(Photo of the Chantebelle cliff-side dwellings)
At the tiny rock village of Chantebelle, on a high ridge above the Aiguebrun river, you can buy fresh goat cheese (fromage de chèvre) from the small dwellings built into the cliff wall. Tasting, and buying, is by reservation: tel: (33) 490 74 55 36.


• GPS: 43.819088, 5.377293


IGN (1/25,000) #3243 OT "Pertuis, Lourmarin"

IGN (1/25,000) #3142 E "Apt (ouest), Bonnieux (3242 OT)"

Didier Richard (1/50,000) #14 "Luberon, Sainte-Victoire"

The GR 9 (Grande Randonnée) passes through the village of Buoux, and crosses the Aiguebrun about a km up the valley from the Fort, at Seguin. To the north, the GR 9 goes through Apt and then past St. Saturnin-lès-Apt and on the Plateau de Vaucluse. To the south, the GR 9 crosses the Luberon mountains to Vaugines, with branches to Lourmarin and Cucuron.

A great 3-hour hike.
Warning - trail markings are very poor, espectially after Sivergues. You'll need the detailed map and map-reading experience for this.
Excluding a couple of hours to visit the fort, there's an excellent loop hike along the sides of the Aiguebrun valley. It's about 3h20, but you'll want extra time to visit things along the way. This route is also possible for cycling (VTT).
• From the metal gate at the exit below the Fort, follow the road towards the Auberge de Seguin. Through the trees to the left you'll have a good view of rock climbers on the cliffs opposite. Where the road splits (Auberge de Seguin to the left), you'll keep to the right towards the Vallon de l'Aiguebrun. In the center of the junction are some more of the stone tombs (photo-3).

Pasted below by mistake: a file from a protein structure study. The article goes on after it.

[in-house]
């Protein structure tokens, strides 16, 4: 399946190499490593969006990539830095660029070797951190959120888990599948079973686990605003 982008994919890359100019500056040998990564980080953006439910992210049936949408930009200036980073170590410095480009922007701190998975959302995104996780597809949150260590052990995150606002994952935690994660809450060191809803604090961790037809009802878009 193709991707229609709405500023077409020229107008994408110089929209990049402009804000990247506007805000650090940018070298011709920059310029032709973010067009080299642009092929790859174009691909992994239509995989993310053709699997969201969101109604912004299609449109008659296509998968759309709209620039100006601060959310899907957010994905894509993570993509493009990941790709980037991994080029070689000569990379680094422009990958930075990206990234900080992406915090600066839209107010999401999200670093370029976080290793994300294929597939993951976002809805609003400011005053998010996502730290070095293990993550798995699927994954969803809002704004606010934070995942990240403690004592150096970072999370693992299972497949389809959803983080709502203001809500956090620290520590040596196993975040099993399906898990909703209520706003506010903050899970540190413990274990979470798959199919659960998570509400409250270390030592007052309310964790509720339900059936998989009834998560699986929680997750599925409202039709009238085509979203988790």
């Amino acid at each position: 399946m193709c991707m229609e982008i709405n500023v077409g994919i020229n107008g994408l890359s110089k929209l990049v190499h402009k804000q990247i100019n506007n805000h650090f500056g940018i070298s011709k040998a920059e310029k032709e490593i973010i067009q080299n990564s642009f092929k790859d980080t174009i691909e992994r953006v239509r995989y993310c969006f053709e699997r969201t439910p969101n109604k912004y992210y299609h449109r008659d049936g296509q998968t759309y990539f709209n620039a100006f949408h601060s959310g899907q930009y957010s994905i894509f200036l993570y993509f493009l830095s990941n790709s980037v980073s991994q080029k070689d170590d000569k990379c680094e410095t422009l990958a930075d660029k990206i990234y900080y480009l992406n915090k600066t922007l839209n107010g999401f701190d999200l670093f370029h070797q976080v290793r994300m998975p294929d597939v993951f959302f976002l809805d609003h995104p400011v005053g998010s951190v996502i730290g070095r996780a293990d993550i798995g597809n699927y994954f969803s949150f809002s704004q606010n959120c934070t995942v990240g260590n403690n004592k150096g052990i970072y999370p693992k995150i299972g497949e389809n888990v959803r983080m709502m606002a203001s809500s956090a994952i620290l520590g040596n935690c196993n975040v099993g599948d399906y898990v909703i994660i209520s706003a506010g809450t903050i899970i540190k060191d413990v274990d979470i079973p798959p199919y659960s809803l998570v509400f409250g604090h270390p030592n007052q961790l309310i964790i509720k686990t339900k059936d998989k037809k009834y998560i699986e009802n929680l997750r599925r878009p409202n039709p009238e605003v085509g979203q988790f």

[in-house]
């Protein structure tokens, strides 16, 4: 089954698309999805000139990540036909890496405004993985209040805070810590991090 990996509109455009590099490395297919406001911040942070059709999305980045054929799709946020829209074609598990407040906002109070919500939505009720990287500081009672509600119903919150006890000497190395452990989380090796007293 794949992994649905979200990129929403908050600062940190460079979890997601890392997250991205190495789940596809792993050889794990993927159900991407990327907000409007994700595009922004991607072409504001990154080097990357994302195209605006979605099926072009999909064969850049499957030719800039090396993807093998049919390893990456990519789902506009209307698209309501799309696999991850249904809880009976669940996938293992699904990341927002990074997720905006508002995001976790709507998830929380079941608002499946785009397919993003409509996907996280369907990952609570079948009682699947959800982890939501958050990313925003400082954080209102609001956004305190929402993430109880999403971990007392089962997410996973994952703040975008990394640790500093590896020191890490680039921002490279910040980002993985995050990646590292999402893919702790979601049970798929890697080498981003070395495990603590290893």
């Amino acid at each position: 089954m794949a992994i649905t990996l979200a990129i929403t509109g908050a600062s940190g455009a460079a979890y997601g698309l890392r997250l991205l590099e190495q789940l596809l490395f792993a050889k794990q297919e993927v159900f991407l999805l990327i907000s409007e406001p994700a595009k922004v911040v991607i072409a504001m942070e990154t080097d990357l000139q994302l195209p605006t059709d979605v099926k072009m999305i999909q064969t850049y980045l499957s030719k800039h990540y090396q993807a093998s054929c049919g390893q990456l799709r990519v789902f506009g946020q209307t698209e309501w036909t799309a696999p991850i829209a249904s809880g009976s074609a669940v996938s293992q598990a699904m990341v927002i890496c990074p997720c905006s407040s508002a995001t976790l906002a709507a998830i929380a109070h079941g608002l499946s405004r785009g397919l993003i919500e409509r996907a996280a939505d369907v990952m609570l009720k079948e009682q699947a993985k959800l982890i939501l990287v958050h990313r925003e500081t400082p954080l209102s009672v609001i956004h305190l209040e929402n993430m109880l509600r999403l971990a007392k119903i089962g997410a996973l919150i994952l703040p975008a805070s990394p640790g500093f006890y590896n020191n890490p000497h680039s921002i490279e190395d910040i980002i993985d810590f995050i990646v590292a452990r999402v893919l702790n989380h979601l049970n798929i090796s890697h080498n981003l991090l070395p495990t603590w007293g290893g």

• In a grassy clearing, where the "road" turns sharp right, you continue straight onto the footpath towards Chantebelle. This path, with a magnificent view over the valley, was part of the Route du Sel, the "Salt Road", or "Lou camin salié" in Provencal. Just a few minutes up this path (and only 25 minutes from the start at the fort) is a stone pillar standing sentinel over a great view of the valley, and down to troglodyte dwellings at the base of a side canyon.
• The trail continues up the side valley to the tiny rock village of Chantebelle. Goat cheese can be obtained in the low buildings built into the side of the rock, but call ahead first. Follow the path to the left, circling the hilltop around Chantebelle.
• The lovely little village of Sivergues is about 1h20 from the start, and you'll want to take some time to rest here and visit the village, from the modern troglodyte houses to the ancient "Fort de l'Archidiacre", now a gîte.
• From Sivergues, take the trail down the hill northwest into the Aiguebrun valley. At the bottom, with "baume" caves beneath the cliffs, the trail follows down river through the trees. After about 0h55, the trail joins the GR 9. Follow the GR up the side of the hill out of the canyon, then west along the top, beside the oak-tree truffle plantations and lavender fields. When the GR turns right, continue straight on, eventually looping up past Deyme and joining the D113 road below Buoux. Follow the road back down to the starting point below the Fort, about an hour after joining the GR next to the river.


Rock Climbing

The south-facing cliffs along the right bank of the Aiguebrun river are an excellent, and popular, location for climbing. The deep valley is wild and isolated and gorgeous, and the cliffs are high and very wide. The road access is easy, from Apt or Bonnieux, and there are parking areas in small fields close to the base of the climbs.